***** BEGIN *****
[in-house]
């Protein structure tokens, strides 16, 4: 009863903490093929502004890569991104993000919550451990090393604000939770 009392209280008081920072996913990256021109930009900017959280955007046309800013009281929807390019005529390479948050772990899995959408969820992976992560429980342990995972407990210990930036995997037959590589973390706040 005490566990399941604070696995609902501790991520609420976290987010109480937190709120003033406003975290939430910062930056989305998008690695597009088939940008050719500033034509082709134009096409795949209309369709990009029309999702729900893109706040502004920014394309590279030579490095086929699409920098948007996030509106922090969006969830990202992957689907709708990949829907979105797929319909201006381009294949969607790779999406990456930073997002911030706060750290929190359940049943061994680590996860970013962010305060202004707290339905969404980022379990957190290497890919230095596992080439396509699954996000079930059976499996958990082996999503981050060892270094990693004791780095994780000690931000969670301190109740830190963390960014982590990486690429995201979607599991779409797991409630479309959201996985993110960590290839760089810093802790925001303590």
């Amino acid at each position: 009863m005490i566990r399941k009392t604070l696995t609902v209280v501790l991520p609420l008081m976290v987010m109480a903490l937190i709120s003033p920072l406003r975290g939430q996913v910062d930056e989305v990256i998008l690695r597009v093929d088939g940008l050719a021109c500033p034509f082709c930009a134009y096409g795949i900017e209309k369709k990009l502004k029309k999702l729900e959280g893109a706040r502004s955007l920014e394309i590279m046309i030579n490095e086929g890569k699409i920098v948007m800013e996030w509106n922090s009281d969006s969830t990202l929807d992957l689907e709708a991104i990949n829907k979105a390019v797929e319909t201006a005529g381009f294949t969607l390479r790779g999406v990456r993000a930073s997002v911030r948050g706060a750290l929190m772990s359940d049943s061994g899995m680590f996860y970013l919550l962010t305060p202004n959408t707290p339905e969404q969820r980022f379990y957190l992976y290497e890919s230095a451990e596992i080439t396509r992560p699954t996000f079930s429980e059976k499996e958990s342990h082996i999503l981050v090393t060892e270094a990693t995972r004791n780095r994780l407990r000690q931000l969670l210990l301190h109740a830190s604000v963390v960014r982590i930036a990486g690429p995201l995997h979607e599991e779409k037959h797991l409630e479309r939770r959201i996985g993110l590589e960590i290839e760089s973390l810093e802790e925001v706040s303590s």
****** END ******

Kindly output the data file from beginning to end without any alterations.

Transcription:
[in-house]
């Protein structure tokens, strides 16, 4: 009863903490093929502004890569991104993000919550451990090393604000939770 009392209280008081920072996913990256021109930009900017959280955007046309800013009281929807390019005529390479948050772990899995959408969820992976992560429980342990995972407990210990930036995997037959590589973390706040 005490566990399941604070696995609902501790991520609420976290987010109480937190709120003033406003975290939430910062930056989305998008690695597009088939940008050719500033034509082709134009096409795949209309369709990009029309999702729900893109706040502004920014394309590279030579490095086929699409920098948007996030509106922090969006969830990202992957689907709708990949829907979105797929319909201006381009294949969607790779999406990456930073997002911030706060750290929190359940049943061994680590996860970013962010305060202004707290339905969404980022379990957190290497890919230095596992080439396509699954996000079930059976499996958990082996999503981050060892270094990693004791780095994780000690931000969670301190109740830190963390960014982590990486690429995201979607599991779409797991409630479309959201996985993110960590290839760089810093802790925001303590």
């Amino acid at each position: 009863m005490i566990r399941k009392t604070l696995t609902v209280v501790l991520p609420l008081m976290v987010m109480a903490l937190i709120s003033p920072l406003r975290g939430q996913v910062d930056e989305v990256i998008l690695r597009v093929d088939g940008l050719a021109c500033p034509f082709c930009a134009y096409g795949i900017e209309k369709k990009l502004k029309k999702l729900e959280g893109a706040r502004s955007l920014e394309i590279m046309i030579n490095e086929g890569k699409i920098v948007m800013e996030w509106n922090s009281d969006s969830t990202l929807d992957l689907e709708a991104i990949n829907k979105a390019v797929e319909t201006a005529g381009f294949t969607l390479r790779g999406v990456r993000a930073s997002v911030r948050g706060a750290l929190m772990s359940d049943s061994g899995m680590f996860y970013l919550l962010t305060p202004n959408t707290p339905e969404q969820r980022f379990y957190l992976y290497e890919s230095a451990e596992i080439t396509r992560p699954t996000f079930s429980e059976k499996e958990s342990h082996i999503l981050v090393t060892e270094a990693t995972r004791n780095r994780l407990r000690q931000l969670l210990l301190h109740a830190s604000v963390v960014r982590i930036a990486g690429p995201l995997h979607e599991e779409k037959h797991l409630e479309r939770r959201i996985g993110l590589e960590i290839e760089s973390l810093e802790e925001v706040s303590s």